New York City skyline at night




Mark Nickels

La Dolce Vita

The memory lists top heavily with certain shapes,
such as standing on the seashore weakly drunk
and waving off the better angels of your nature. Meanwhile
your compatriots fuss over a leviathan hauled ashore by young men
who live more authentically than you. That was then. Then,
too, the night your father came to see you, played the gay blade
at the nightclub, then feeling ill and guilty, called off his liaison
with a call girl and insisted he go home and age. Your best friend
shot himself, and police photographers used step ladders
to photograph the beds of his two children, both red launching pads
disheveled with fresh silence. There were a series of brief and silly
musical tableaux, each prominently featuring the cha-cha
and you watched a drunken socialite, possessed by cornered
spirits, moan for more existence in a boarded villa. No one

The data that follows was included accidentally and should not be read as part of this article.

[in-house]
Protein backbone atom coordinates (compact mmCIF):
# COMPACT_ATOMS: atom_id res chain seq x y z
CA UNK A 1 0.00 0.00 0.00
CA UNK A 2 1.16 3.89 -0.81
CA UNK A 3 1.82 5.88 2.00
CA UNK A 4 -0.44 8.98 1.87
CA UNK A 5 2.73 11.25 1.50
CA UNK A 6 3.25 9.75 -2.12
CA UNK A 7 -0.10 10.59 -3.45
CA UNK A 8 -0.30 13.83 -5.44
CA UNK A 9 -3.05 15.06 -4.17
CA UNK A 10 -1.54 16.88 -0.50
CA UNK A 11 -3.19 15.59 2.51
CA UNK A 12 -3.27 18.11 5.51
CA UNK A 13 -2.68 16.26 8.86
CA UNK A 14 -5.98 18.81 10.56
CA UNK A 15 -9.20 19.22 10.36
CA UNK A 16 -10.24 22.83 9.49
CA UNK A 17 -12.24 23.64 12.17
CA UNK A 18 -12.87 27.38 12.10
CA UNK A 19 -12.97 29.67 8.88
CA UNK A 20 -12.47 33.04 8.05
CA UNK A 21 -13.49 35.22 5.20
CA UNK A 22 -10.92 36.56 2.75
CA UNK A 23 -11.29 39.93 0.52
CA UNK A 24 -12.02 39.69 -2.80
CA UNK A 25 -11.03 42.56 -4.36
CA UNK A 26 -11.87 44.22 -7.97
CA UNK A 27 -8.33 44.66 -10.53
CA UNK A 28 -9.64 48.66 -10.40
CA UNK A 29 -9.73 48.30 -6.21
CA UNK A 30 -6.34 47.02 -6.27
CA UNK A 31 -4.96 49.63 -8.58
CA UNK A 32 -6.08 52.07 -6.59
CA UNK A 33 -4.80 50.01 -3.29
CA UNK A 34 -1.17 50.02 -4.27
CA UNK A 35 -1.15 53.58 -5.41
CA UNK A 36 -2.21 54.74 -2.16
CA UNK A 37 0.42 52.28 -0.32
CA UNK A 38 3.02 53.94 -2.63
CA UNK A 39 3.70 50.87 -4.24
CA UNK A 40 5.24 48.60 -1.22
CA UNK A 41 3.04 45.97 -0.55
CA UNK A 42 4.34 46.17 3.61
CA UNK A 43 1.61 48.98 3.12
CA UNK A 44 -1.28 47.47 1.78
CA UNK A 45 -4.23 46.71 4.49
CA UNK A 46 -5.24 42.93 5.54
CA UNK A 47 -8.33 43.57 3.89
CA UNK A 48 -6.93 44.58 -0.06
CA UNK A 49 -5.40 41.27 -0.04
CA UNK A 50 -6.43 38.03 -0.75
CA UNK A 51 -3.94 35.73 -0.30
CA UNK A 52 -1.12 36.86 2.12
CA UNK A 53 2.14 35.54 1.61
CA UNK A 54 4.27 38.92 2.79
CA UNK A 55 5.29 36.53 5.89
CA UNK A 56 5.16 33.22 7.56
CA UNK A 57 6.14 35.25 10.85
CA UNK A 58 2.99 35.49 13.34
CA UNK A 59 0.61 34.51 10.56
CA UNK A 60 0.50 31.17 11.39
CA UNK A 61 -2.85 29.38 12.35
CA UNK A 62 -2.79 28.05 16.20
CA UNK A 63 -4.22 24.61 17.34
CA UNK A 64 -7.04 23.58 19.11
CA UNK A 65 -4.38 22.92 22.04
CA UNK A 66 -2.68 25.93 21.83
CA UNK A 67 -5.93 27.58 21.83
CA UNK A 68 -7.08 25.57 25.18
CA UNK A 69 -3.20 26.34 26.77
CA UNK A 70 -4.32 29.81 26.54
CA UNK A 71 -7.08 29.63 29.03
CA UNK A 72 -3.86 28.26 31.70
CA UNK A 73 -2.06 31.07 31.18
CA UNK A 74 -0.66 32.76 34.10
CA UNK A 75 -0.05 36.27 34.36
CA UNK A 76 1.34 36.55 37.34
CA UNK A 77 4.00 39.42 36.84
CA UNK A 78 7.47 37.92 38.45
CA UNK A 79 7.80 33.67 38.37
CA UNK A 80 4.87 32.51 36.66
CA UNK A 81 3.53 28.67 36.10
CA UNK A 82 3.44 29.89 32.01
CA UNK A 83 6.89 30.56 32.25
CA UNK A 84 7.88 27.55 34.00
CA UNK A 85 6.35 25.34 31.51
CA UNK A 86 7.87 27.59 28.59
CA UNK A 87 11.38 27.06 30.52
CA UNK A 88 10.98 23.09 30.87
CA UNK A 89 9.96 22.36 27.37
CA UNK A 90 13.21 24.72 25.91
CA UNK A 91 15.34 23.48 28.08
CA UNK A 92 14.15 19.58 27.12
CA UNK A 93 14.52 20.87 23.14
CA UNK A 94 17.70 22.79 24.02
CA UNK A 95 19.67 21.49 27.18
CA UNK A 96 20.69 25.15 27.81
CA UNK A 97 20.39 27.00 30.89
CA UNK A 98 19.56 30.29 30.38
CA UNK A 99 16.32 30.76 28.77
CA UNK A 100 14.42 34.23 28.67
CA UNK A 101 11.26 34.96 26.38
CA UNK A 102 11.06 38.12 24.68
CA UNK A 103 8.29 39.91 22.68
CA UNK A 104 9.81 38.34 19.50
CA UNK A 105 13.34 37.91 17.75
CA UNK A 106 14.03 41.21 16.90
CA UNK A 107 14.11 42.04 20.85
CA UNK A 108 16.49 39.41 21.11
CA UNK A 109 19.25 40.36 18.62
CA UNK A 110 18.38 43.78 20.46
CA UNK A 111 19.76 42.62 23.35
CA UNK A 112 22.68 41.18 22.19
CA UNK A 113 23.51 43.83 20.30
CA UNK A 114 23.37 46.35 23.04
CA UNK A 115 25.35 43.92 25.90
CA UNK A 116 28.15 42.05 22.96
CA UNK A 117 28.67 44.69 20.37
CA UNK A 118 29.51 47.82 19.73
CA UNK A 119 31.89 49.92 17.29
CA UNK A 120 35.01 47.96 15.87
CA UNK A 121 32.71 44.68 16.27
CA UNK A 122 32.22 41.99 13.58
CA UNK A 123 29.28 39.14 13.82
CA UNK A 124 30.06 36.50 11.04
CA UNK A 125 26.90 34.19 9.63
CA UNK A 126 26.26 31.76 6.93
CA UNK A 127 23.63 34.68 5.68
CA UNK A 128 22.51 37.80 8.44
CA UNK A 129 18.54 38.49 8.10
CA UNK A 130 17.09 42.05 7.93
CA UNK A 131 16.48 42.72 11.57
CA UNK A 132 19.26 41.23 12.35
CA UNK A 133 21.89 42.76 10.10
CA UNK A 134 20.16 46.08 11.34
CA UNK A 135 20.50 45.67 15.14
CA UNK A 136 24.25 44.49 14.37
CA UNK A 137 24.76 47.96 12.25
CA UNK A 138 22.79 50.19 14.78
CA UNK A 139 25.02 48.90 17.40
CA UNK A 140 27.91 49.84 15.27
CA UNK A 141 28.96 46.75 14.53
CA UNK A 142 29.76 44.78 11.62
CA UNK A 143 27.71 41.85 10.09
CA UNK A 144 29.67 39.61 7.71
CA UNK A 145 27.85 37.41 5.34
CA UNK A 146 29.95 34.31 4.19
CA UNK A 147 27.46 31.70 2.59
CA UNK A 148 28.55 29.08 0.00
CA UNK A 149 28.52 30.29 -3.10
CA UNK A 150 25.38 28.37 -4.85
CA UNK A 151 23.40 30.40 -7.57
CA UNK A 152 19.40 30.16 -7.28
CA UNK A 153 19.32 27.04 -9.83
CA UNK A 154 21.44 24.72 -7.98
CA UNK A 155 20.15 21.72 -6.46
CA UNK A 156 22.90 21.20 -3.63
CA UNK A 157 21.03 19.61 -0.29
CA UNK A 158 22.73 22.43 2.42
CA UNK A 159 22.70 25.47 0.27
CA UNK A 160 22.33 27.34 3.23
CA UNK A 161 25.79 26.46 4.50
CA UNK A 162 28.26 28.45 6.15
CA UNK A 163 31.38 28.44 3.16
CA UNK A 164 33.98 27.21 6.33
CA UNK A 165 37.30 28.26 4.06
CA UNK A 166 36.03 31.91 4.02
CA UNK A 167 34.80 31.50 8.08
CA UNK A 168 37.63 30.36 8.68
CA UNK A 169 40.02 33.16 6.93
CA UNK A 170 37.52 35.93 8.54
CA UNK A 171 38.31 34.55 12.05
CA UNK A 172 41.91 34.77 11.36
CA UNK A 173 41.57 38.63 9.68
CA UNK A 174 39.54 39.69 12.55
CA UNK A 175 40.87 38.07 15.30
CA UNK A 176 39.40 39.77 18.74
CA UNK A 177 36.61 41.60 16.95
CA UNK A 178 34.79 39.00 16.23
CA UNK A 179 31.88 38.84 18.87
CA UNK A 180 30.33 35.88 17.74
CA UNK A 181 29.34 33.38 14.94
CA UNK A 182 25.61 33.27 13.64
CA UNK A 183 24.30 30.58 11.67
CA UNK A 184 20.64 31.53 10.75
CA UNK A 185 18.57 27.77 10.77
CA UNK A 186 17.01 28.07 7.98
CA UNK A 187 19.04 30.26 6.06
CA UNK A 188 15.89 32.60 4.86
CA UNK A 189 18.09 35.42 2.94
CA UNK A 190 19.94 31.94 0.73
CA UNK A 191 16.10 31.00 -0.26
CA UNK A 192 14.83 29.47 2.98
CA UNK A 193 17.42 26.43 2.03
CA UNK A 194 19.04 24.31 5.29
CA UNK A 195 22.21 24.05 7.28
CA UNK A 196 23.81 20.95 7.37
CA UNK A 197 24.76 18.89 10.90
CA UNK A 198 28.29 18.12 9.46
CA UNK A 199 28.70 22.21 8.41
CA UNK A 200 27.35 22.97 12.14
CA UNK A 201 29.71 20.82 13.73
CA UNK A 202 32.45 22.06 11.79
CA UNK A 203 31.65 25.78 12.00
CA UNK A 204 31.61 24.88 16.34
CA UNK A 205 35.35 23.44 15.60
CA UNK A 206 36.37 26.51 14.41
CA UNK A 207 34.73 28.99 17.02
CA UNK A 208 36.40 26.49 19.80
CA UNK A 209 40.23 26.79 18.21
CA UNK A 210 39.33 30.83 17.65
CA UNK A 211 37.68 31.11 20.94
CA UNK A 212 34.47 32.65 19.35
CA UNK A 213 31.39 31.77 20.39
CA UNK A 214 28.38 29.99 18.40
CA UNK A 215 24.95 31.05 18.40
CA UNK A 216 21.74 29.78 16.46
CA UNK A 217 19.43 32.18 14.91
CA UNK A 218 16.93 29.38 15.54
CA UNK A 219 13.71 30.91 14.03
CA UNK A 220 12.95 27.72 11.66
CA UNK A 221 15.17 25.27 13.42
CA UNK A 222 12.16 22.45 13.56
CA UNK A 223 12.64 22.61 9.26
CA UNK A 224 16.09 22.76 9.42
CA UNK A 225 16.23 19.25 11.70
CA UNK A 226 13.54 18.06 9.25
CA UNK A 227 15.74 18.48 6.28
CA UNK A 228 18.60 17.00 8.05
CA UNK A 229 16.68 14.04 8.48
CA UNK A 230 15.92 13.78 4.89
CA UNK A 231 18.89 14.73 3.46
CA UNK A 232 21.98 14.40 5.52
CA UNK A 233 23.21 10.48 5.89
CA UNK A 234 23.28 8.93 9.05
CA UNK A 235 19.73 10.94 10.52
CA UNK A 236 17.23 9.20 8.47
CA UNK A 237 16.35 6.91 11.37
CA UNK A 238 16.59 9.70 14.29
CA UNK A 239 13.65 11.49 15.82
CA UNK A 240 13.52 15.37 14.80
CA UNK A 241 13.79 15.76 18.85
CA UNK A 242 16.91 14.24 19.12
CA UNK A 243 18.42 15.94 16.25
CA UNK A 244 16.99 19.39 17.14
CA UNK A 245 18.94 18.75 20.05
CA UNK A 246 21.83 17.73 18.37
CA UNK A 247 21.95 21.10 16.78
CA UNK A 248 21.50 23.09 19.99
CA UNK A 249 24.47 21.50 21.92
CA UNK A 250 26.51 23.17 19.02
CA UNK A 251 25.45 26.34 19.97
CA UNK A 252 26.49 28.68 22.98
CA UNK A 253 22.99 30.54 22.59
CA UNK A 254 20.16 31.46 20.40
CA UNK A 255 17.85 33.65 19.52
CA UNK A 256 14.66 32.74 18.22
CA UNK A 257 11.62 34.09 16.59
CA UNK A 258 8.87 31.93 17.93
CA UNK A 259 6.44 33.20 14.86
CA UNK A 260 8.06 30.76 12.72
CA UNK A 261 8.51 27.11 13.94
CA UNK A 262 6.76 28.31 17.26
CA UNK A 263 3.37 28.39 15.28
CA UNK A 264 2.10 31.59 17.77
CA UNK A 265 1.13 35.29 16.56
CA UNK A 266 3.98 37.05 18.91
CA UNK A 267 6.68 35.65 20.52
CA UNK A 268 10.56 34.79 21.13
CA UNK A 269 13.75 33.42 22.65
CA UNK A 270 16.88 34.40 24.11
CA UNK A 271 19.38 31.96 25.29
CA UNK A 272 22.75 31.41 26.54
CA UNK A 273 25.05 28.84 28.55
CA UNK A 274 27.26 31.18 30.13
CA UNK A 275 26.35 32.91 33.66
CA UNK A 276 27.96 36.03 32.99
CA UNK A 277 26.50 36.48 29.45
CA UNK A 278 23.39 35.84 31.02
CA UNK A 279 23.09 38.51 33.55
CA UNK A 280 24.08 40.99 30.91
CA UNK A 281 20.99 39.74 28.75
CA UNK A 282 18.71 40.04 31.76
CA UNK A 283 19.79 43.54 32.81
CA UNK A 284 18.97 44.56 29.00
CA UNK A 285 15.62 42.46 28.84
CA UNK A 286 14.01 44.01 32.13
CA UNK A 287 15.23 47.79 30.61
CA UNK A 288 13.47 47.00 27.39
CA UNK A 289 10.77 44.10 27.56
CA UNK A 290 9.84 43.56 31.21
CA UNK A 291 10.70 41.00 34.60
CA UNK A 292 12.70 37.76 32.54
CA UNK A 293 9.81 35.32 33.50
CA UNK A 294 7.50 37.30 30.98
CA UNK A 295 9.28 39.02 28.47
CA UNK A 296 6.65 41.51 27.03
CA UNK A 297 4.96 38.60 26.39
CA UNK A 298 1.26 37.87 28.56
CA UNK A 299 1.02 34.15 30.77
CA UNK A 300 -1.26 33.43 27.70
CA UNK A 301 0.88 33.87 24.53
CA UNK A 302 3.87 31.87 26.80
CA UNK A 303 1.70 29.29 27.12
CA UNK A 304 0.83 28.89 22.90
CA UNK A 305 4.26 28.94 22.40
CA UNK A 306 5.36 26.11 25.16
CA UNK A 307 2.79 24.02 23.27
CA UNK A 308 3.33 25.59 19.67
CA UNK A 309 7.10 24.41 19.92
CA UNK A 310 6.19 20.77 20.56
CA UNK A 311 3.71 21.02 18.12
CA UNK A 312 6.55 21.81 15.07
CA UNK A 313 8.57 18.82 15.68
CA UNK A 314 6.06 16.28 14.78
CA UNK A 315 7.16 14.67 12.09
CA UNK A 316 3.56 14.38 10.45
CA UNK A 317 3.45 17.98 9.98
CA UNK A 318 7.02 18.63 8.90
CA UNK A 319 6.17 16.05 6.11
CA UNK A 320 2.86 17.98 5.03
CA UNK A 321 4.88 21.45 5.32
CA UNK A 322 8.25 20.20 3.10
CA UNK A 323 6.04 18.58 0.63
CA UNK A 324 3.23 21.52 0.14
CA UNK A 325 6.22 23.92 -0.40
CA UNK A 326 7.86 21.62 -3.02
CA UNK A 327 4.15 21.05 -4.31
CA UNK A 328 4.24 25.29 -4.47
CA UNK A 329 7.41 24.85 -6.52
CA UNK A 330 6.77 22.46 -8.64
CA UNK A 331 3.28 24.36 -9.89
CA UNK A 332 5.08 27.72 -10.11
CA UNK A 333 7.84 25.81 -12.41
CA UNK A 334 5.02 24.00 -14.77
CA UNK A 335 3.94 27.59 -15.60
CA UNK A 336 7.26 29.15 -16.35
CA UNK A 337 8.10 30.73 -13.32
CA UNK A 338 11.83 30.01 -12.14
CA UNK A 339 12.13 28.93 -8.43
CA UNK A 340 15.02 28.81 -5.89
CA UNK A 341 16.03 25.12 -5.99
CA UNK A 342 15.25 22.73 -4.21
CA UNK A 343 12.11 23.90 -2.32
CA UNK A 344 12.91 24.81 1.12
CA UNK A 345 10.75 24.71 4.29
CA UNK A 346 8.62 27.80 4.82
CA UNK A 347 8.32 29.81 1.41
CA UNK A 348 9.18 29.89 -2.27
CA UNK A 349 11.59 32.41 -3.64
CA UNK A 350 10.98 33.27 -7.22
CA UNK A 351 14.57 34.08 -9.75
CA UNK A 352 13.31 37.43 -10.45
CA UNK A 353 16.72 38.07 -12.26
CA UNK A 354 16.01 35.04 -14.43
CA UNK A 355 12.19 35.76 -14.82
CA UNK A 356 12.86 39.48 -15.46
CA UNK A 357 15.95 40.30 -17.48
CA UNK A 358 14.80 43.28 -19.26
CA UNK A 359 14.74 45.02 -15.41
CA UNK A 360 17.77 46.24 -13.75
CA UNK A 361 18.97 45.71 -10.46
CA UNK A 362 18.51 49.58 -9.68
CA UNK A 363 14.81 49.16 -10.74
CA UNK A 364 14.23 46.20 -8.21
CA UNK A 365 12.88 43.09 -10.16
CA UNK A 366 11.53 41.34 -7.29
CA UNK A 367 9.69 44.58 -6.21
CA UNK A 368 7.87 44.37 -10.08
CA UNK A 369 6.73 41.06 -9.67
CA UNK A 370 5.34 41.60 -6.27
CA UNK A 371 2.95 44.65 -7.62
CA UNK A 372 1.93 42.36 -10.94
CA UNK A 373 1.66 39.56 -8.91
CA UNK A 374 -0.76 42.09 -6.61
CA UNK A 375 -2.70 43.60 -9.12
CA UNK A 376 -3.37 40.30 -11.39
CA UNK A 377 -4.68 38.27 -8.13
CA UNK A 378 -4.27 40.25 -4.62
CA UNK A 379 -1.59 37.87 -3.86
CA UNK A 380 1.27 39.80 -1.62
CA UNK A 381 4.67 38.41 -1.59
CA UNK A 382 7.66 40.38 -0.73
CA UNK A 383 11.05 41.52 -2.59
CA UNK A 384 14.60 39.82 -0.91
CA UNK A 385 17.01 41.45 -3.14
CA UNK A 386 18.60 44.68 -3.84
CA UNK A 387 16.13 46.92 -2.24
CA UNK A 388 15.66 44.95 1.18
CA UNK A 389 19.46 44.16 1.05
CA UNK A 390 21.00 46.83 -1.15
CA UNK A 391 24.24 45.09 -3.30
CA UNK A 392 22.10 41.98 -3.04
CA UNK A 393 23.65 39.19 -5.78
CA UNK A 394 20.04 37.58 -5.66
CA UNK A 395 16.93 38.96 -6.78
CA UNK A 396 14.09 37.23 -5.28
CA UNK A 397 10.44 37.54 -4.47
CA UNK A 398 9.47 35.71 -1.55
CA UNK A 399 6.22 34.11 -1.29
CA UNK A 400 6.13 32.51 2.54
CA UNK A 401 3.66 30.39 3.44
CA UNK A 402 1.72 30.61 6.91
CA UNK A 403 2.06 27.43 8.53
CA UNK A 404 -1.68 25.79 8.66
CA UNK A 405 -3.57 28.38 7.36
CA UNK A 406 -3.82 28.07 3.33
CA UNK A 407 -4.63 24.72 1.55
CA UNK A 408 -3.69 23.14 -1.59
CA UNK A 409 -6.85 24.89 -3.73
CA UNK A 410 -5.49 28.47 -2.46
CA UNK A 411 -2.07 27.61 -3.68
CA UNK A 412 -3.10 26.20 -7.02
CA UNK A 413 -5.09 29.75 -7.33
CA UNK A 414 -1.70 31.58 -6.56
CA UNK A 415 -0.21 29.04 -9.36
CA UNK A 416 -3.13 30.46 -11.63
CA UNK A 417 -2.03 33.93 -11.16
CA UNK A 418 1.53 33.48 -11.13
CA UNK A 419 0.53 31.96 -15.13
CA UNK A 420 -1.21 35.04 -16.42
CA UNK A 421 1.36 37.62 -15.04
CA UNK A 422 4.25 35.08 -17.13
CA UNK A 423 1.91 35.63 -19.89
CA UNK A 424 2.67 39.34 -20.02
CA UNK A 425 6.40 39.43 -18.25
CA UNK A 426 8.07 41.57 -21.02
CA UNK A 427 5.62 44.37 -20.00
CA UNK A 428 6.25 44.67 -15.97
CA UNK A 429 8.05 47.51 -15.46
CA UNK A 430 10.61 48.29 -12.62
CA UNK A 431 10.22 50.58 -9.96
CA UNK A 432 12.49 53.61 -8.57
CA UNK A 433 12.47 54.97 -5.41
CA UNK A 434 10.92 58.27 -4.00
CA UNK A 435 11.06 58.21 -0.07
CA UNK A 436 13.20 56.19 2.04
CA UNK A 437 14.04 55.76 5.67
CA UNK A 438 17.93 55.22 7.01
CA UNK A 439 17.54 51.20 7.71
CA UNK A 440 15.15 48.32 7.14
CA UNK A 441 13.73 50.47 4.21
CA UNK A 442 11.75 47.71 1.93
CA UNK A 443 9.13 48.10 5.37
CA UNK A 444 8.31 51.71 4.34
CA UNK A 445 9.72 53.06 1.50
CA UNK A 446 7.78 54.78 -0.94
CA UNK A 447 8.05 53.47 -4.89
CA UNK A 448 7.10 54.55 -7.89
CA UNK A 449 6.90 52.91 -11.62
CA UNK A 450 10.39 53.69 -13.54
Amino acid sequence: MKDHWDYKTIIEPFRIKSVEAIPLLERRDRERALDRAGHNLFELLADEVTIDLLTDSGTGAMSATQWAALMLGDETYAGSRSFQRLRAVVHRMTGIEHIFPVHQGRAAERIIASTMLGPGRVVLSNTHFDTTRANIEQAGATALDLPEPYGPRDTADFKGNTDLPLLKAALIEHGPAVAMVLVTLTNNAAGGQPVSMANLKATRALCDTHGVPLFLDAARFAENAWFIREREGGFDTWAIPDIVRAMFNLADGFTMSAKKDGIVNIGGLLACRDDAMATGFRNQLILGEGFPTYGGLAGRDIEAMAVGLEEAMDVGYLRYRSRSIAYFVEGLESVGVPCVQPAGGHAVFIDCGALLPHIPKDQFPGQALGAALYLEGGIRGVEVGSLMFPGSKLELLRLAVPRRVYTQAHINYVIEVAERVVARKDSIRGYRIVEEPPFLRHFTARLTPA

remembers anymore but you, and finally even you are gone,
who left thick envelopes of vivid dreaming. All the life
that might be yours combines with mine in memory until
I can't remember which was which — my life from birth,
or my sweet year, the year I was conceived.



I made tonight a ten inch
tortilla espanola, ate half of it,
with raspberry jam, then listened
to thunder, which turns
my mind in the right direction,
toward abundant unknowing
always, as if I'd heard it
in the womb, and it imprinted
then, where I tend to follow it
like, say, geese followed
Konrad Lorenz, away
from my hungers. It,
bigger than me, naturally,
is inscrutable, lost in its
thought, crashing through
green with white hair of cloud,
downgraded for some millennia
from godhood, but signal
from the old world that is
never old, a scroll of silver
tumbling down the staircase,
uninscribed, out of mind.



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